When 13,000 students failed to re-enroll this fall at Salt Lake Community College, President Cynthia Bioteau decided she couldn't just let it go.
Instead, Bioteau got on the phone and started calling each of the students with one simple question: "What can I do to get you back in school?"
Thirteen thousand phone calls later, Bioteau and many other administrators had lured almost 40 percent of those students back to the classroom.
"Students thinking the president of the college would call them were blown away. Some thought it was as joke," she said. "The bottom line was, we do care that you're a person first and student second."
Bioteau's unique retention effort added a personal touch to university campaigns across the state to keep enrollments up in the face of 10 years of projected plateaus and decreases.
Utah higher education institutions lost 1,422 students this year, or about 1 percent of the total. In terms of budgets, that's funding lost for about 963 full-time equivalent spots. The Utah State Board of Regents will be discussing the latest dip at its meeting Thursday.
Five of Utah's nine public institutions lost students this year: the University of Utah, Utah State University, Dixie State College, the College of Eastern Utah and Salt Lake Community College. Several of those institutions are facing much larger losses than the state average, with Dixie posting a 16 percent loss in the number of students enrolled.
The battle for students isn't getting any easier with a hot job market luring away many students.
That added competition is forcing college leaders to create new ways to get students back in classrooms, said Donna Dillingham-Evans, vice president of academics at Dixie.
Dixie, for example, lost the highest number of students about 1,020 this year from its enrollments in 2005. Much of that dip, Dillingham-Evans noted, stems from the surging cost of living in St. George. More students are stopping their educations to make some quick money.
In addition to losing students altogether, many others are curtailing their course loads to accommodate full-time jobs. The average course load has dropped every year since 2002, she said.
"When the economy is booming as it is in Washington County, many of the students who would go to college otherwise go to work because they can make more money," Dillingham-Evans said. "We'll see a turnaround. I'm positive."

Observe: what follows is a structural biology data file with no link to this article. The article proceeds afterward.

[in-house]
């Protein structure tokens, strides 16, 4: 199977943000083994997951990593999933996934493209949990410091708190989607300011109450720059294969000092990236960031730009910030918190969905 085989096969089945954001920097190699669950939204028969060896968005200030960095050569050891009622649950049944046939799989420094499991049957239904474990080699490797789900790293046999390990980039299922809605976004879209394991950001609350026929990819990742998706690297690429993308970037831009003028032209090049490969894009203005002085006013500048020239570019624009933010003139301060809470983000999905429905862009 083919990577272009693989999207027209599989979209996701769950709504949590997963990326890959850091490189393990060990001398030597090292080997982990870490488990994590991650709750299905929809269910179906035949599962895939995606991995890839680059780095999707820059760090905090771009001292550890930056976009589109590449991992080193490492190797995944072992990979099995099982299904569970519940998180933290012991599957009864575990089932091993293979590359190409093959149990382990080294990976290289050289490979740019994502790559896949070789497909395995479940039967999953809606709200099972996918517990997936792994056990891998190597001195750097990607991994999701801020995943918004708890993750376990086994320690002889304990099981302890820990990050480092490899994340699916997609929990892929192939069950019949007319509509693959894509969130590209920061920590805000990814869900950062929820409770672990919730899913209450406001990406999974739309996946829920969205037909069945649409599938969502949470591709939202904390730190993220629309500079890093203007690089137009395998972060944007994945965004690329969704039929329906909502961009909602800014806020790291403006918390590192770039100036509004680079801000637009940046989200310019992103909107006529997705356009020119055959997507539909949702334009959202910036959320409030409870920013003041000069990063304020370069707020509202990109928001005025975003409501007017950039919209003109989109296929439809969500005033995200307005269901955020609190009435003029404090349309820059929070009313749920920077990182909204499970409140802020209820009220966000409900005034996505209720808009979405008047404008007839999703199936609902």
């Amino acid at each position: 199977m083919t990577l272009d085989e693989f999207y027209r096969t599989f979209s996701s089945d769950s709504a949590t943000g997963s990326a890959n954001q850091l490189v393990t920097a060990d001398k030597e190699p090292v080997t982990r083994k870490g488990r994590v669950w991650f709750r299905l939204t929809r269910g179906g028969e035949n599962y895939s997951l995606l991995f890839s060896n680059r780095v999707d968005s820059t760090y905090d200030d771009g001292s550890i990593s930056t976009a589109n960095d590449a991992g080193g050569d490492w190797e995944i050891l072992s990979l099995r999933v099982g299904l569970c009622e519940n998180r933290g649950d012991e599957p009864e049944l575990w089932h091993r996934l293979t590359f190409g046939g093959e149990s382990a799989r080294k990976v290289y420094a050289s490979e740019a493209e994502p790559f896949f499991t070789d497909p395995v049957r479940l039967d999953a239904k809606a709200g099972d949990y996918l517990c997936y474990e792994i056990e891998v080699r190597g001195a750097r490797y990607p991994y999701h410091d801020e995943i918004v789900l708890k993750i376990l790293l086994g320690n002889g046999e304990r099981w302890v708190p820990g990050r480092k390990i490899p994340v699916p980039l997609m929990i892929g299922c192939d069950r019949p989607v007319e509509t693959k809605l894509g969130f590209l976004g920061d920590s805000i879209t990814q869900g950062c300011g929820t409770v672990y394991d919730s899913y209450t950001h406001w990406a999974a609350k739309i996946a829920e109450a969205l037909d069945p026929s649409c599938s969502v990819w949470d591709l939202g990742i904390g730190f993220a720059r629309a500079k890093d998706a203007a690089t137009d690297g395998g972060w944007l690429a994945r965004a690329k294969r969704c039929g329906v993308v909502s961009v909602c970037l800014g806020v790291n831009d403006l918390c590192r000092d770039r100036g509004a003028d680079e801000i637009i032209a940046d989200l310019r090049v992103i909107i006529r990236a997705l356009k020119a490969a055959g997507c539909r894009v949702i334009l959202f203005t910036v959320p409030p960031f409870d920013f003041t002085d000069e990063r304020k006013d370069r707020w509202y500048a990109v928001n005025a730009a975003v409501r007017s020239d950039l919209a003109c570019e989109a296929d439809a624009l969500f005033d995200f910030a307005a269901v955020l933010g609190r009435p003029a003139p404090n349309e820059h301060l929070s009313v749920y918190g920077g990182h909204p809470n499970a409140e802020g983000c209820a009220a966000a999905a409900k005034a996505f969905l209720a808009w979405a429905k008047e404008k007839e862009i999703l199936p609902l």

To combat the shrinking enrollments, Dillingham-Evans said Dixie has created two task forces to look at how to help more transfer students ease into the college and how to access more financial aid.
At the University of Utah, leaders are looking toward better advising to buoy its numbers. This year, the U. lost about 460 students. The university may even look into mandatory advising to require that students meet with a counselor annually, said John Francis, the U.'s vice president for academic affairs.
"We need to convey to them there's value in sticking with your degree," he said.
The U. has also felt the effects of the hot economy, showing a marked increase in the number of sophomores and juniors who took time off to work. The problem, Francis said, is that many of those students never return.
"I don't favor the loss of any students. If I felt students were leaving because we're failing them, I'd become more concerned," Francis said. "If we're losing them because of the siren song of the economy, that's a different story."
Southern Utah University was one of four schools that added students this fall, a trend that Dean O'Driscoll, assistant to the university's president, attributes to a campuswide effort to get back to the basics. One-on-one relationships with professors and revamped efforts to get students involved on campus have helped the university be a leader in growth for the past three years, he added.
In fact, while many institutions are trying to stave off decreases in the coming years, leaders at SUU hope to add 3,000 students by 2011.
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